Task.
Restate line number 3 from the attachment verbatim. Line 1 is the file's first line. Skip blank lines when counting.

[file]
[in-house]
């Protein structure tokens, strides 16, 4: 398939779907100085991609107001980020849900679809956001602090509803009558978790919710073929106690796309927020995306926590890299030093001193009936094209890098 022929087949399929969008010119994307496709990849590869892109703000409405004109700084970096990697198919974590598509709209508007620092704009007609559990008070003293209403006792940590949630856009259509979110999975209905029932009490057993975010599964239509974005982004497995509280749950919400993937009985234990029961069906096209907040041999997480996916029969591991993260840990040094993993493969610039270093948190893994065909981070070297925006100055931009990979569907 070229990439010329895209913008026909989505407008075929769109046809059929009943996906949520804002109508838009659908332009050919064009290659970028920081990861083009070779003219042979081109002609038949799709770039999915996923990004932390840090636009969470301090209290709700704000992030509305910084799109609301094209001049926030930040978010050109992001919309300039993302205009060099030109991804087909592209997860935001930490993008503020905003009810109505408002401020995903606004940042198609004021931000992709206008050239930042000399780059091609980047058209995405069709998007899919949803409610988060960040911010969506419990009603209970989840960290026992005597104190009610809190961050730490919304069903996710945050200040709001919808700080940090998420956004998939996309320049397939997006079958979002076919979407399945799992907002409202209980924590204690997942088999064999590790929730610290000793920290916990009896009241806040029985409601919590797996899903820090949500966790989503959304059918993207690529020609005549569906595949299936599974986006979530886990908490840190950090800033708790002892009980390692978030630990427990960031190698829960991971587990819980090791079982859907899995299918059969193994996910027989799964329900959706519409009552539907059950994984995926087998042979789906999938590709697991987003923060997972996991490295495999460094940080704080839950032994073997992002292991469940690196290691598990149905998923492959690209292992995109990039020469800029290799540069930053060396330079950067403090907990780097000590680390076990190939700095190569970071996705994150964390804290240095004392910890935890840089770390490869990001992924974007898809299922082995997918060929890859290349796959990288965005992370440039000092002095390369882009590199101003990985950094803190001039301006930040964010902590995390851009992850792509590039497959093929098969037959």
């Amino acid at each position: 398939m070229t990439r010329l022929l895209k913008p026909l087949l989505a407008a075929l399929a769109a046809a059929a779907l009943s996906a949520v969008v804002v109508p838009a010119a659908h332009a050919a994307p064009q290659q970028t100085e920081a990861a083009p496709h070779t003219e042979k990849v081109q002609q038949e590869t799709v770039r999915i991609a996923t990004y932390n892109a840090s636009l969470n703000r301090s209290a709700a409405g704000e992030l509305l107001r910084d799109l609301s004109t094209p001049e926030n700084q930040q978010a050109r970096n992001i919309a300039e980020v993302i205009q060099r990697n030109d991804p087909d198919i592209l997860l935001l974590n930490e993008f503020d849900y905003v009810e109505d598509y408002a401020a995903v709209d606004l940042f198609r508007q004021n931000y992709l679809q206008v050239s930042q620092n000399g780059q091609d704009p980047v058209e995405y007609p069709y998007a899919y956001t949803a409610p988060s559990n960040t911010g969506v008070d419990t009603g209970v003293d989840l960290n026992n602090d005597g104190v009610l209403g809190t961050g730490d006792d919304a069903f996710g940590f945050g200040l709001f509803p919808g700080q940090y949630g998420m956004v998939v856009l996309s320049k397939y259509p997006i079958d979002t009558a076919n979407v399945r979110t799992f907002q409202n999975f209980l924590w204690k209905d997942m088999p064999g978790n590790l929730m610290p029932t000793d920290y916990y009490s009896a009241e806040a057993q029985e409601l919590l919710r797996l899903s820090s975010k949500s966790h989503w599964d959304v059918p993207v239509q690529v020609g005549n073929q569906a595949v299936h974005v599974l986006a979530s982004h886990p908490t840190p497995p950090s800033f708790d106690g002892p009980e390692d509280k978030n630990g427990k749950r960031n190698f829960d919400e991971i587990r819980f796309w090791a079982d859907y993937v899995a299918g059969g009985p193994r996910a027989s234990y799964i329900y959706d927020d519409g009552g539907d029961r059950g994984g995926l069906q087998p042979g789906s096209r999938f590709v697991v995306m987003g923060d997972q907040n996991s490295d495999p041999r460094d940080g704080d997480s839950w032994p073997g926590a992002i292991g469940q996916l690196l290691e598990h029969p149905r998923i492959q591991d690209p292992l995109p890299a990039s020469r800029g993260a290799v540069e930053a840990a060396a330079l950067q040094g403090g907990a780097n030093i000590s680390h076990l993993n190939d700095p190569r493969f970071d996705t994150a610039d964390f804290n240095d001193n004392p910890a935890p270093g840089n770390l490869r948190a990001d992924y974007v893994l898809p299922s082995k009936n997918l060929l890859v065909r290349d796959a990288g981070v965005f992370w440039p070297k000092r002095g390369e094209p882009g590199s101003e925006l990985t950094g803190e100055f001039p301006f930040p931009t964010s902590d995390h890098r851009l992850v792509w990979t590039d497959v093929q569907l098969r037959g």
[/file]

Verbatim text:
């Amino acid at each position: 398939m070229t990439r010329l022929l895209k913008p026909l087949l989505a407008a075929l399929a769109a046809a059929a779907l009943s996906a949520v969008v804002v109508p838009a010119a659908h332009a050919a994307p064009q290659q970028t100085e920081a990861a083009p496709h070779t003219e042979k990849v081109q002609q038949e590869t799709v770039r999915i991609a996923t990004y932390n892109a840090s636009l969470n703000r301090s209290a709700a409405g704000e992030l509305l107001r910084d799109l609301s004109t094209p001049e926030n700084q930040q978010a050109r970096n992001i919309a300039e980020v993302i205009q060099r990697n030109d991804p087909d198919i592209l997860l935001l974590n930490e993008f503020d849900y905003v009810e109505d598509y408002a401020a995903v709209d606004l940042f198609r508007q004021n931000y992709l679809q206008v050239s930042q620092n000399g780059q091609d704009p980047v058209e995405y007609p069709y998007a899919y956001t949803a409610p988060s559990n960040t911010g969506v008070d419990t009603g209970v003293d989840l960290n026992n602090d005597g104190v009610l209403g809190t961050g730490d006792d919304a069903f996710g940590f945050g200040l709001f509803p919808g700080q940090y949630g998420m956004v998939v856009l996309s320049k397939y259509p997006i079958d979002t009558a076919n979407v399945r979110t799992f907002q409202n999975f209980l924590w204690k209905d997942m088999p064999g978790n590790l929730m610290p029932t000793d920290y916990y009490s009896a009241e806040a057993q029985e409601l919590l919710r797996l899903s820090s975010k949500s966790h989503w599964d959304v059918p993207v239509q690529v020609g005549n073929q569906a595949v299936h974005v599974l986006a979530s982004h886990p908490t840190p497995p950090s800033f708790d106690g002892p009980e390692d509280k978030n630990g427990k749950r960031n190698f829960d919400e991971i587990r819980f796309w090791a079982d859907y993937v899995a299918g059969g009985p193994r996910a027989s234990y799964i329900y959706d927020d519409g009552g539907d029961r059950g994984g995926l069906q087998p042979g789906s096209r999938f590709v697991v995306m987003g923060d997972q907040n996991s490295d495999p041999r460094d940080g704080d997480s839950w032994p073997g926590a992002i292991g469940q996916l690196l290691e598990h029969p149905r998923i492959q591991d690209p292992l995109p890299a990039s020469r800029g993260a290799v540069e930053a840990a060396a330079l950067q040094g403090g907990a780097n030093i000590s680390h076990l993993n190939d700095p190569r493969f970071d996705t994150a610039d964390f804290n240095d001193n004392p910890a935890p270093g840089n770390l490869r948190a990001d992924y974007v893994l898809p299922s082995k009936n997918l060929l890859v065909r290349d796959a990288g981070v965005f992370w440039p070297k000092r002095g390369e094209p882009g590199s101003e925006l990985t950094g803190e100055f001039p301006f930040p931009t964010s902590d995390h890098r851009l992850v792509w990979t590039d497959v093929q569907l098969r037959g």